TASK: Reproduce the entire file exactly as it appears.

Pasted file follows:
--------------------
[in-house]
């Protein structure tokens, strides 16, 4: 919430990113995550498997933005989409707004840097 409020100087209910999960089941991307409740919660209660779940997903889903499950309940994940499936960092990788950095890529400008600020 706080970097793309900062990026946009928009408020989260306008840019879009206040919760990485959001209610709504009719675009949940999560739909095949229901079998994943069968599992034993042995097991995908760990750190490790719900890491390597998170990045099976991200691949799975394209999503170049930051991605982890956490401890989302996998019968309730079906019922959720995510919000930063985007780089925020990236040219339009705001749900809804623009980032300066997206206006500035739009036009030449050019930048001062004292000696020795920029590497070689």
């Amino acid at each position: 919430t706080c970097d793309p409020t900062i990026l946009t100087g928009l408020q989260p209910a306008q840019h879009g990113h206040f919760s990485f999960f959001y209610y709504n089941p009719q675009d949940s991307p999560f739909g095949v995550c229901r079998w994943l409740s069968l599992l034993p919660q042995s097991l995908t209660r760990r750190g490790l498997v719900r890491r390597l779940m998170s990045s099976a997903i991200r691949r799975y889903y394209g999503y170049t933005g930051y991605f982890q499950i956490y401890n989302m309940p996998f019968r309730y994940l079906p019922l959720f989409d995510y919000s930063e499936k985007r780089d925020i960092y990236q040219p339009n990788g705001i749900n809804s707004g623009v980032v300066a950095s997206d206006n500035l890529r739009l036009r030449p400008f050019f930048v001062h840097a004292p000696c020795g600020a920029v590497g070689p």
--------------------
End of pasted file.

[in-house]
């Protein structure tokens, strides 16, 4: 919430990113995550498997933005989409707004840097 409020100087209910999960089941991307409740919660209660779940997903889903499950309940994940499936960092990788950095890529400008600020 706080970097793309900062990026946009928009408020989260306008840019879009206040919760990485959001209610709504009719675009949940999560739909095949229901079998994943069968599992034993042995097991995908760990750190490790719900890491390597998170990045099976991200691949799975394209999503170049930051991605982890956490401890989302996998019968309730079906019922959720995510919000930063985007780089925020990236040219339009705001749900809804623009980032300066997206206006500035739009036009030449050019930048001062004292000696020795920029590497070689």
């Amino acid at each position: 919430t706080c970097d793309p409020t900062i990026l946009t100087g928009l408020q989260p209910a306008q840019h879009g990113h206040f919760s990485f999960f959001y209610y709504n089941p009719q675009d949940s991307p999560f739909g095949v995550c229901r079998w994943l409740s069968l599992l034993p919660q042995s097991l995908t209660r760990r750190g490790l498997v719900r890491r390597l779940m998170s990045s099976a997903i991200r691949r799975y889903y394209g999503y170049t933005g930051y991605f982890q499950i956490y401890n989302m309940p996998f019968r309730y994940l079906p019922l959720f989409d995510y919000s930063e499936k985007r780089d925020i960092y990236q040219p339009n990788g705001i749900n809804s707004g623009v980032v300066a950095s997206d206006n500035l890529r739009l036009r030449p400008f050019f930048v001062h840097a004292p000696c020795g600020a920029v590497g070689p």